Keep in mind SDR is still mostly a military thing -- it has a ways to go before it's cost-effective and low enough power for everyday commercial applications.
A product brief on National's website says 4.1 watts @ 1.9V in a 292 pin thermally enhanced BGA package. You're clearly not going to put that in a cell phone, but that's not the target market.
Scott, is this a continuous time sigma delta architecture? Can you tell us if it's CMOS, SiGE, or what?
What is the power consumption and cost of the 12-bit 3.6 Gsps ADC ? I suspect it might still be too high to prohibit its use for commercial applications.
What do you folks think about the future trends? As far as my understanding goes, it might be a long time till we have low-cost low-power Gsps ADCs.
Good thing nonetheless is that there is growing awareness among academicians as well about the associated signal processing challenges posed by this ADC bottleneck. There have recently been efforts towards exploring design with extremely low-precision ADCs (1-4 buts), and also massively parallel time-interleaved ADCs that can provide higher resolution.
Very interesting to read about this article and we will look forward to read part 2. Speed in which ADC samples is very important and the same define how close we are towards true SDR. Do we have FPGA fabric to handle 3.5 GSPS samples and create I and Q channel and perform other operations in it. It is clear that present generation DSP’s may not able to do, but if these ADC’s fit in PCI or PXI bus of INTEL processors then we might able crank some amount of computations. Still challenge is there the way we do signal processing in Digital Part. May be we need to look at Neural Network based algorithms and innovation to work with high speed data at one side and very low speed decisions at other side of network. I am keen on looking for part 2 of Scott and hope he does touches the above part. (firstname.lastname@example.org)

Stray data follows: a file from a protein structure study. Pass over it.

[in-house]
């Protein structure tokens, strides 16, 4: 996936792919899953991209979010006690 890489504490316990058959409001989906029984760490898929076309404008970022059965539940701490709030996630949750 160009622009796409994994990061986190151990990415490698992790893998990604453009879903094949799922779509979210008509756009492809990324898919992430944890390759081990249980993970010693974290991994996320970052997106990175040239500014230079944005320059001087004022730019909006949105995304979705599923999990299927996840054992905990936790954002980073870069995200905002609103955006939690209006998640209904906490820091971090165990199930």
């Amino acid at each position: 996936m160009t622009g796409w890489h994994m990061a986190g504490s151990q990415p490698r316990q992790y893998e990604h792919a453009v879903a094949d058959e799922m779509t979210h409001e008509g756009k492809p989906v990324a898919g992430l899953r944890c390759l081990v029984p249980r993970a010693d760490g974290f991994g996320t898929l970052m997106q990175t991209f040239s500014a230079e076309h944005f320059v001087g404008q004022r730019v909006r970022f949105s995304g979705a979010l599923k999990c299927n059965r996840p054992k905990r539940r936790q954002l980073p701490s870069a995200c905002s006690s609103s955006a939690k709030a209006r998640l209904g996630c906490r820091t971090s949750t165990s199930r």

Interesting article Scott, and I look forward to Part 2.
It's true that digital radio designers are more interested in specs that are not typically quoted for ADCs. It would eliminate a lot of the guesswork if comms-oriented ADCs quoted perfomance data on parameters like IMD and NPR.
A Book For All Reasons Bernard Cole1 Comment Robert Oshana's recent book "Software Engineering for Embedded Systems (Newnes/Elsevier)," written and edited with Mark Kraeling, is a 'book for all reasons.' At almost 1,200 pages, it ...